What was the phone call about?
Trump said Taiwanese President Tsai Ing-wen called to congratulate him on his election win. The conversation was the first in 37 years between the leaders of both nations after Washington endorsed the "One China" policy that sees Taiwan as part of China.
The call has led to speculation that Washington's position on Taiwan could change.
Taiwan said that the call was pre-arranged and that both leaders spoke about strengthening ties and working closer. Trump's transition team said the conversation focused on the "close economic, political and security ties that exist between Taiwan and the US".
Why is China so worried?
Tsai, Taiwan's first woman president, who took office in May, has challenged the policy that Taiwan is part of China.
Beijing is also concerned that Tsai may aim to meet with Trump's transition team when she is in New York in January.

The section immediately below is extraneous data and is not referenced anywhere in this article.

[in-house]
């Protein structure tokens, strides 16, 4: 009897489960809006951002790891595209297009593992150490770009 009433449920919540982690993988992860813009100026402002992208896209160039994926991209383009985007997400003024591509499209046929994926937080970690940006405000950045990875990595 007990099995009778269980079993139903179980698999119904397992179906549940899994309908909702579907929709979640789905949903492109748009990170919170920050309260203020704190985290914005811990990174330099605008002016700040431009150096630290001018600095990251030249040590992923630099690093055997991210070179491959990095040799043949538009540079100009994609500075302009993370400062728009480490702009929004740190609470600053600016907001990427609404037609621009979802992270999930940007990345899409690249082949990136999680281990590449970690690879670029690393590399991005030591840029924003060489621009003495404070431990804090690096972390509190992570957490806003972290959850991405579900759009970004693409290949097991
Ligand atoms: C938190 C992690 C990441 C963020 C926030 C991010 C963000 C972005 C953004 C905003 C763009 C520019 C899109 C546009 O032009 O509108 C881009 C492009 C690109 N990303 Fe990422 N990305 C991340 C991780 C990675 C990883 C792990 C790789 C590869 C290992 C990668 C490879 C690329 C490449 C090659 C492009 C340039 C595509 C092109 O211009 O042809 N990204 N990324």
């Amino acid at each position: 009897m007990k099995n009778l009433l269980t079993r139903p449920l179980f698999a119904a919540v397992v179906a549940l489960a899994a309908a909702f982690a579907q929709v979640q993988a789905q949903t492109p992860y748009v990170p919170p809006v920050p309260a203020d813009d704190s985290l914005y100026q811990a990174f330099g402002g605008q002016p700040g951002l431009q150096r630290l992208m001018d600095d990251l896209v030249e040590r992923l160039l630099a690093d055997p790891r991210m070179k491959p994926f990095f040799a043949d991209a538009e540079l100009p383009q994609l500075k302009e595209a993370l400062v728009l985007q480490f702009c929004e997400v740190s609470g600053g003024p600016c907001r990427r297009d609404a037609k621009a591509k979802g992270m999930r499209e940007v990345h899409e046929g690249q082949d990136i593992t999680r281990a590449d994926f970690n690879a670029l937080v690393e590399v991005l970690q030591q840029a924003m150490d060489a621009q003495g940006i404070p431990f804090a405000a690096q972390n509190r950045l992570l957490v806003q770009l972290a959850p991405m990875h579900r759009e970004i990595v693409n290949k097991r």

Trump has not indicated if official policy on Taiwan will change but he defended speaking to Tsai.
Interesting how the U.S. sells Taiwan billions of dollars of military equipment but I should not accept a congratulatory call.— Donald J. Trump (@realDonaldTrump) December 3, 2016
What is the US policy on Taiwan?
Under former President Jimmy Carter, the US cut diplomatic relations with Taiwan in 1979 and recognised it as part of China.
Trump's conversation with Tsai last week was the first official contact between the US and Taiwan.
But the relationship between both nations has been ambiguous and at times contradictory. Washington sells weapons to Taipei despite failing to recognise Taiwan as an independent state.
What is the Taiwan-China dispute about?
The rift goes back to China's civil war in 1927, which pitted forces aligned with the Communist Party of China against the Nationalist Kuomintang (KMT) army.
Eventually defeated by Mao Zedong's Communists, KMT chief Chiang Kai-shek fled to Taiwan, which was still under KMT control.
From there, Chiang continued to claim the entirety of China – just as the mainland claimed Taiwan.